Understand the changing industry. See how many movies as you can, read as many scripts as you can. Study good films, study bad films. A good exercise is to find a book that was made into a movie. First read the book, then read the screenplay, then watch the movie. Study those transitions. Try to understand what decisions were made. Understand the compromise that were made. Get experience, go out and direct. You have a phone, go out and direct something this week end. Make a 3 minutes film that actually says something and that makes the audience feel something. Its not about crazy setups. I remember seeing the rough cut of a dialogue scene between two zombies that was covered with 27 setups and amazing camera movements, but the performances were weak. Give us the same scene with 2 setups but the performances are there, the emotions are there, the drama is there. Of course, Scorsese is great at moving the camera, but he has a great script and great performances. Understand your stories. Understand what you want to achieve. Understand what you want and communicate it effectively.

The worst thing about being passionate. 

The degree of passion that it takes for a film to being made is a help and a hinderance. The ‘help’ is that it make you go that far. The hinderance is that if you are passionate about something it is likely to get destroyed by someone who does not have the same passion as you. That is how you take advantage of somebody, you find their passion and you exploit it. Some people describe passion as a weakness. You cannot walk 5 minutes in Hollywood without bumping in several people who are willing to take advantage of your passion. Take the agents and the lawyers for example, actors, well, everyone, there are some good ones and then there are some others. It is a dog eat dog world. It is pretty cut throat and you have to play the game. It depends what your passion is. If it is to tell that perfect story, or is your passion to make money. For me, passions have to align and they have to be in the right directions to make it work.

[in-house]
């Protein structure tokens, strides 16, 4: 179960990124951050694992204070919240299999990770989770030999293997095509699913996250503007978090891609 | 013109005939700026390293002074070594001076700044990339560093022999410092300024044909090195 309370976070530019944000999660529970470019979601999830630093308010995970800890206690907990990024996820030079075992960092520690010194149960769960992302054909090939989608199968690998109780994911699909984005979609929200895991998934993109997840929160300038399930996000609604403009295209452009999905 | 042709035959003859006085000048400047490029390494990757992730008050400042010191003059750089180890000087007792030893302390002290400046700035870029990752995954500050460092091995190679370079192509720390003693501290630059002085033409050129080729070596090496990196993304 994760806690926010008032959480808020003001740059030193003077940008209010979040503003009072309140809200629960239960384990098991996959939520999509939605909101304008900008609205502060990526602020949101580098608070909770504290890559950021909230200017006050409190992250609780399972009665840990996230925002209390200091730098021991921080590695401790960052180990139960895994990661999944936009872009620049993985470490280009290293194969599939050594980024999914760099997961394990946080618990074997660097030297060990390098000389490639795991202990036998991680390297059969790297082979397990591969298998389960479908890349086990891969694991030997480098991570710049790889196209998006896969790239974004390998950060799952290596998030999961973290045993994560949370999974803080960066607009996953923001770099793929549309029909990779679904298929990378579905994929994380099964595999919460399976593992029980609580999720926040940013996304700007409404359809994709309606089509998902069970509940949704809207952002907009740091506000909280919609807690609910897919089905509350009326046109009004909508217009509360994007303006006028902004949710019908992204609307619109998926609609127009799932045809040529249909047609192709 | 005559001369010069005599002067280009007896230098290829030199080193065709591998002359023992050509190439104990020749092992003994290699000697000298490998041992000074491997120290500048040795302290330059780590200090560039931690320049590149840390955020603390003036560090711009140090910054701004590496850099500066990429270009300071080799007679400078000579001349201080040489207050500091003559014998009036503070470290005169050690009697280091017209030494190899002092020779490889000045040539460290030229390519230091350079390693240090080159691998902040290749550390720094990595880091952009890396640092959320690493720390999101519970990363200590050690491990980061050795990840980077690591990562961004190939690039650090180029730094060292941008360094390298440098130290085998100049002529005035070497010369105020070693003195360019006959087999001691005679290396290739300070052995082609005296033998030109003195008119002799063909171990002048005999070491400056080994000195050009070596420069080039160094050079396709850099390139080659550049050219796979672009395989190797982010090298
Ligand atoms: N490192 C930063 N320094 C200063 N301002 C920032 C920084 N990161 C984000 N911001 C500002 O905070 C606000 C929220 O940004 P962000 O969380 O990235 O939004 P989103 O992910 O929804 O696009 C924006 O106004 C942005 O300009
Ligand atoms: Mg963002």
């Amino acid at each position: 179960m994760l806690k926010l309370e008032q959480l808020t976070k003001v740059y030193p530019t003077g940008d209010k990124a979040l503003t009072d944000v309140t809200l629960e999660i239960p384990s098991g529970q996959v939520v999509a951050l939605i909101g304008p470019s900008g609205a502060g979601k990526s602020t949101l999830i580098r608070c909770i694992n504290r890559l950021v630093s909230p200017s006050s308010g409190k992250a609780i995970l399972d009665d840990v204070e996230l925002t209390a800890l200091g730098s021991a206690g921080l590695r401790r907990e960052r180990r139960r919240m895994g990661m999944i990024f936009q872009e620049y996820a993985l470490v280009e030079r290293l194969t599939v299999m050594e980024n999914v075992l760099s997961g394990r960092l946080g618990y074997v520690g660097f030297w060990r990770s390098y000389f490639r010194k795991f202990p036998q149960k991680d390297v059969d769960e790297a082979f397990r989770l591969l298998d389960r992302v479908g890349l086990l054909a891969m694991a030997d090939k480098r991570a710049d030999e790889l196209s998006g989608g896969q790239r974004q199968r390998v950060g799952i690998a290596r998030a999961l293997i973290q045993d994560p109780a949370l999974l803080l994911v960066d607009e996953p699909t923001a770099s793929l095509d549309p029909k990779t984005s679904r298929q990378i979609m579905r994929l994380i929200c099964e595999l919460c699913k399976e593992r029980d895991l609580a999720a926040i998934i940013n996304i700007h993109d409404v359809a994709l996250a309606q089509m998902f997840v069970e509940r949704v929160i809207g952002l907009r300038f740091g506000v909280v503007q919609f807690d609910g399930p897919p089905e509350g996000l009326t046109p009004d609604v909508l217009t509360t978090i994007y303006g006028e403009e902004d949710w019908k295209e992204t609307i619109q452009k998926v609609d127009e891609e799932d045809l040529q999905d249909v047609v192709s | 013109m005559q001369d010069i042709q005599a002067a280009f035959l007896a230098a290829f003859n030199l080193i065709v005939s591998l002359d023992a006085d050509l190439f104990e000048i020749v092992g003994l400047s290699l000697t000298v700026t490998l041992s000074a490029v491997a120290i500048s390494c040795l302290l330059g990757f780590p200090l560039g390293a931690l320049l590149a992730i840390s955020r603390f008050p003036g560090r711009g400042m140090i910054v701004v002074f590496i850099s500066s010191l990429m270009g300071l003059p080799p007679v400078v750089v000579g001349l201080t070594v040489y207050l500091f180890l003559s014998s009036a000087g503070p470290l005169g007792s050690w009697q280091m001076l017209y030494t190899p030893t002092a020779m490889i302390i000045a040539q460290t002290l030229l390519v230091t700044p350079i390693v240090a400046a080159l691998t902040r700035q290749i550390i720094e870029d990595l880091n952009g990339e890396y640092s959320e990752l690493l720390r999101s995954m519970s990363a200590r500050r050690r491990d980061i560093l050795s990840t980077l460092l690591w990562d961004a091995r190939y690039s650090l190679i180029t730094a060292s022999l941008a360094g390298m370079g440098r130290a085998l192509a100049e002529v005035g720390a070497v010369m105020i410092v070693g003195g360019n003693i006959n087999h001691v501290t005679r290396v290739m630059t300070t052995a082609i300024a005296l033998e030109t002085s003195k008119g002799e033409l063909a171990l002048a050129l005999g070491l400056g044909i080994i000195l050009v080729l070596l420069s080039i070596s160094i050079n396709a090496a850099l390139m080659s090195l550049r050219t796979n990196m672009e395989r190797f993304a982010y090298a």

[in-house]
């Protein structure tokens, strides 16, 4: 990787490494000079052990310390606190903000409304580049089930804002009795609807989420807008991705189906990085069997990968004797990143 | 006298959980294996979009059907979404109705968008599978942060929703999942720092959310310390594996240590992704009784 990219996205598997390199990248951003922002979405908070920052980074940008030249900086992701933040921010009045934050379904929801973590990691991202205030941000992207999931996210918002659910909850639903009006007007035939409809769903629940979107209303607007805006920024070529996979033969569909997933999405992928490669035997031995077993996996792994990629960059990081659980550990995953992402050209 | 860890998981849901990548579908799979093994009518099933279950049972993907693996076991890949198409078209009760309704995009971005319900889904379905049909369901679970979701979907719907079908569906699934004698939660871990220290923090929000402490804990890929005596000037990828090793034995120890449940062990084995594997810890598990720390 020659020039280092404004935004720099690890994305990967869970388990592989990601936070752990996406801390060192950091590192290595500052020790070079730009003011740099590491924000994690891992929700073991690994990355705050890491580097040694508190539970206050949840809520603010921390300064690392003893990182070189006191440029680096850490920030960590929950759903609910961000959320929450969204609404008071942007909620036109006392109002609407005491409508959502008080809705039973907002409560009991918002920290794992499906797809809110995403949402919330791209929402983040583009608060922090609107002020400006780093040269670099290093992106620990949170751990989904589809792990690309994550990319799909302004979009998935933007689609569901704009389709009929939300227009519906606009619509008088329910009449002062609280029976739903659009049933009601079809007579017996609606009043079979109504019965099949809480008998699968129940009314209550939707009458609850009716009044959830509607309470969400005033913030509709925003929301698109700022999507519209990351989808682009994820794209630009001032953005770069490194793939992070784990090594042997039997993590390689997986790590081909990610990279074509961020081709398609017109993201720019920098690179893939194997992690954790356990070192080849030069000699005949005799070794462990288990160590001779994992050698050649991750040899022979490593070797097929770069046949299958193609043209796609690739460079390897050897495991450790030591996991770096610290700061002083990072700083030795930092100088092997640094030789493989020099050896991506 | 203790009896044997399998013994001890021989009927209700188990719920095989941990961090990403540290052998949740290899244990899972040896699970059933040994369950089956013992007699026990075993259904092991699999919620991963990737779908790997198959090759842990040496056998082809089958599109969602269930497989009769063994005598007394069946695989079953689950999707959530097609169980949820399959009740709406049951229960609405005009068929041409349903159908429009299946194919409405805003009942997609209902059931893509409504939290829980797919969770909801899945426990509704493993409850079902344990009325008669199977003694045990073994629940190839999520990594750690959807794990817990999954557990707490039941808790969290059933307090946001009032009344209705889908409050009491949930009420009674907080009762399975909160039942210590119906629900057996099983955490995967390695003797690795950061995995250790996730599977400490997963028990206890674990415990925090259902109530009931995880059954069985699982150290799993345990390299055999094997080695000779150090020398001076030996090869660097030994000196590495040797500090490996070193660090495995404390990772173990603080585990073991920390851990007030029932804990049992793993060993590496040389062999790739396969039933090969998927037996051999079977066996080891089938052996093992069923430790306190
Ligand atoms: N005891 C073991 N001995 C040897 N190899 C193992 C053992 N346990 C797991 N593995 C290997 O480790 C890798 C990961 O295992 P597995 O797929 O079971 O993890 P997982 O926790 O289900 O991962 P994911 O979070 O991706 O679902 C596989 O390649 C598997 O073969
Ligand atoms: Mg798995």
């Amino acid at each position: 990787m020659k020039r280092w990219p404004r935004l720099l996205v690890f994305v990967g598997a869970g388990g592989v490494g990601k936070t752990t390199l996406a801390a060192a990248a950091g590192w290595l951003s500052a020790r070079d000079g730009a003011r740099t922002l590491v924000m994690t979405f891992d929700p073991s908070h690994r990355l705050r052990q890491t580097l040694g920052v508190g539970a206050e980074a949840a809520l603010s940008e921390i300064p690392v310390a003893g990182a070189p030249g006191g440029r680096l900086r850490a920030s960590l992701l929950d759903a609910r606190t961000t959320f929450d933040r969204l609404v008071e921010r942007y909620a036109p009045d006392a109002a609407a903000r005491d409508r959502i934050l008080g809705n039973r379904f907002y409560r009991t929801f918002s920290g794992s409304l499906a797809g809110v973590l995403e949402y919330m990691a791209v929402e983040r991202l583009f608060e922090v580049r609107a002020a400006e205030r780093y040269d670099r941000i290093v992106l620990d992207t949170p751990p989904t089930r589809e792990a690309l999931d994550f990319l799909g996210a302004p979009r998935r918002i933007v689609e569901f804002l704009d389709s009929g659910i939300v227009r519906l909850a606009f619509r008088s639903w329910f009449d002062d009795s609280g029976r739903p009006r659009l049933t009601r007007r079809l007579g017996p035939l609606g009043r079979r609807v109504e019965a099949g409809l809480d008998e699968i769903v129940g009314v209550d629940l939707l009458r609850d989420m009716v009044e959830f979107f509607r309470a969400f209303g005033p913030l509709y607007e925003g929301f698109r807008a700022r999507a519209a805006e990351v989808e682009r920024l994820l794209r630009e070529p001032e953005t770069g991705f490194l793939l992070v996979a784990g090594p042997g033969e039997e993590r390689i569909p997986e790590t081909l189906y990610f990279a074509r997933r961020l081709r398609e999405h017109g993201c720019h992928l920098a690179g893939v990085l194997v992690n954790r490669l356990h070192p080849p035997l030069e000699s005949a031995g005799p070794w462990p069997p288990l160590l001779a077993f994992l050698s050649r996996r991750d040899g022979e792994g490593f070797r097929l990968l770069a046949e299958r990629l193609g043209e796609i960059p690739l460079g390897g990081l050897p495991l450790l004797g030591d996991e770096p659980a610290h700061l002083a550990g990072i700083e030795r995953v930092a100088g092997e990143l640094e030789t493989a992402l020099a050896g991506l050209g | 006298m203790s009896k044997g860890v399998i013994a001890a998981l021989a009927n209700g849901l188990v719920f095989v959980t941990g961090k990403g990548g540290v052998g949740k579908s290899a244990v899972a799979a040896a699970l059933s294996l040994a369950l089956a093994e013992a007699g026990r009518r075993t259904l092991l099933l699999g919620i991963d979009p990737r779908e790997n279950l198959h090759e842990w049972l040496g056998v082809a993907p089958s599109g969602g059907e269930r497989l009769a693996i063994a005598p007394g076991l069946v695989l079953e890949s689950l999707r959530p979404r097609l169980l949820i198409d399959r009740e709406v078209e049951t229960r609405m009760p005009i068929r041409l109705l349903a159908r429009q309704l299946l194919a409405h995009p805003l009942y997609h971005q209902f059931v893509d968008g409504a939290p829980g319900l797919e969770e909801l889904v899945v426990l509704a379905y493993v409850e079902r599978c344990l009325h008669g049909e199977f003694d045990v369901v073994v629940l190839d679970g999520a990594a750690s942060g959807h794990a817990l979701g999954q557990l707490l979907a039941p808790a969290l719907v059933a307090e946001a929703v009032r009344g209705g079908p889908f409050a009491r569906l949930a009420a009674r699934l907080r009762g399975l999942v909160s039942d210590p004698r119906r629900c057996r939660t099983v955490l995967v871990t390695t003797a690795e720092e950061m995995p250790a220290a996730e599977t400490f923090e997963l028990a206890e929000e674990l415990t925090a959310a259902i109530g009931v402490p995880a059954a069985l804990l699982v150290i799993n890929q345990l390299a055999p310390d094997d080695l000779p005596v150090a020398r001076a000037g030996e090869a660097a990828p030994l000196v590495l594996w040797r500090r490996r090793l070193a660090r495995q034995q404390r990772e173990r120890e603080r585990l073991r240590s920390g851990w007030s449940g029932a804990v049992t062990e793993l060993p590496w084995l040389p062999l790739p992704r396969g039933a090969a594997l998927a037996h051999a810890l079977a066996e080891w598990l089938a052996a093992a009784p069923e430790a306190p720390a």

[David’s phone rings again. Such is the life of a 1st AD, on his day off.] 

How did you end up working in the Film industry?

Well it came mostly by accident as a lot of jobs seem to in this business. I worked in cable TV on the East Side of LA for about 4 years, working my way to being an executive, a Marketing Director. It deviated from what I wanted to be doing. Through a series of circumstances I left my job in cable. I just wanted to work in film. Reaching a tipping point in my life at the age of 26 where, I didn’t know anything about it, but I wanted to work in films. So, I stared working wherever I could, as a production assistant and any kind of work that I could get. I then met a commercials Director, and he asked me to help him do a little short film he was working on for his reel. That was my first real education into bigger budget film, even though it was a 100’000US$ short film, a relatively small project at the time.